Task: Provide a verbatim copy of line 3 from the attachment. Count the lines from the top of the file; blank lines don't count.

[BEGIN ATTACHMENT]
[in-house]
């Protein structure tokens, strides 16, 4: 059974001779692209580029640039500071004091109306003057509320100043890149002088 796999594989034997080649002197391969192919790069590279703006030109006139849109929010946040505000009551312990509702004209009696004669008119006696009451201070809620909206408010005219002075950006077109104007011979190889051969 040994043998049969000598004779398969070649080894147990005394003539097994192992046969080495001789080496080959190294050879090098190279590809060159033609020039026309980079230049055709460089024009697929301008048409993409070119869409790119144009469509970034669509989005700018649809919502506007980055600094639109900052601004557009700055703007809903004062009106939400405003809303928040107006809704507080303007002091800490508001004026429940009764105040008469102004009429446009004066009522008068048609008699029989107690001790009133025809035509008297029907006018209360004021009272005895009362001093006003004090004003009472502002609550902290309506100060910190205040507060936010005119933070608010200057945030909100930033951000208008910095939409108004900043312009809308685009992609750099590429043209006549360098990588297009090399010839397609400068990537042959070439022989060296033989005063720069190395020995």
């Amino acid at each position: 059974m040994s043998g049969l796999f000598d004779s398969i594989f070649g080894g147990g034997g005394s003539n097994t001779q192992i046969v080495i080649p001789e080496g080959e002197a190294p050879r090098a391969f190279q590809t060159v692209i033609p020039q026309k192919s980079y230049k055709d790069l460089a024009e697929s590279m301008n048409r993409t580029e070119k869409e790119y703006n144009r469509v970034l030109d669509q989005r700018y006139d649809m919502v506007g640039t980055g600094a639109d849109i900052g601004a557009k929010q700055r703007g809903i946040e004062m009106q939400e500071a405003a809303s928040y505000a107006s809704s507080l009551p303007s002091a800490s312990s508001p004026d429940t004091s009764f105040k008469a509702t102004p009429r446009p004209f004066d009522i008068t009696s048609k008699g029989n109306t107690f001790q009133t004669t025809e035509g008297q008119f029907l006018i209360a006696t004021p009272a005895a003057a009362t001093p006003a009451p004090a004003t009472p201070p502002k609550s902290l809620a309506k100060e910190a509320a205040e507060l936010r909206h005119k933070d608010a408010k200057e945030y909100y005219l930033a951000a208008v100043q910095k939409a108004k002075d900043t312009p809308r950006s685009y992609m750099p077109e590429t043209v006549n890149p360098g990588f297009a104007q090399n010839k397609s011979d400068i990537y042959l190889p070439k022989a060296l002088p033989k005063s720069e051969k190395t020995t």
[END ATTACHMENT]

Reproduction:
């Amino acid at each position: 059974m040994s043998g049969l796999f000598d004779s398969i594989f070649g080894g147990g034997g005394s003539n097994t001779q192992i046969v080495i080649p001789e080496g080959e002197a190294p050879r090098a391969f190279q590809t060159v692209i033609p020039q026309k192919s980079y230049k055709d790069l460089a024009e697929s590279m301008n048409r993409t580029e070119k869409e790119y703006n144009r469509v970034l030109d669509q989005r700018y006139d649809m919502v506007g640039t980055g600094a639109d849109i900052g601004a557009k929010q700055r703007g809903i946040e004062m009106q939400e500071a405003a809303s928040y505000a107006s809704s507080l009551p303007s002091a800490s312990s508001p004026d429940t004091s009764f105040k008469a509702t102004p009429r446009p004209f004066d009522i008068t009696s048609k008699g029989n109306t107690f001790q009133t004669t025809e035509g008297q008119f029907l006018i209360a006696t004021p009272a005895a003057a009362t001093p006003a009451p004090a004003t009472p201070p502002k609550s902290l809620a309506k100060e910190a509320a205040e507060l936010r909206h005119k933070d608010a408010k200057e945030y909100y005219l930033a951000a208008v100043q910095k939409a108004k002075d900043t312009p809308r950006s685009y992609m750099p077109e590429t043209v006549n890149p360098g990588f297009a104007q090399n010839k397609s011979d400068i990537y042959l190889p070439k022989a060296l002088p033989k005063s720069e051969k190395t020995t």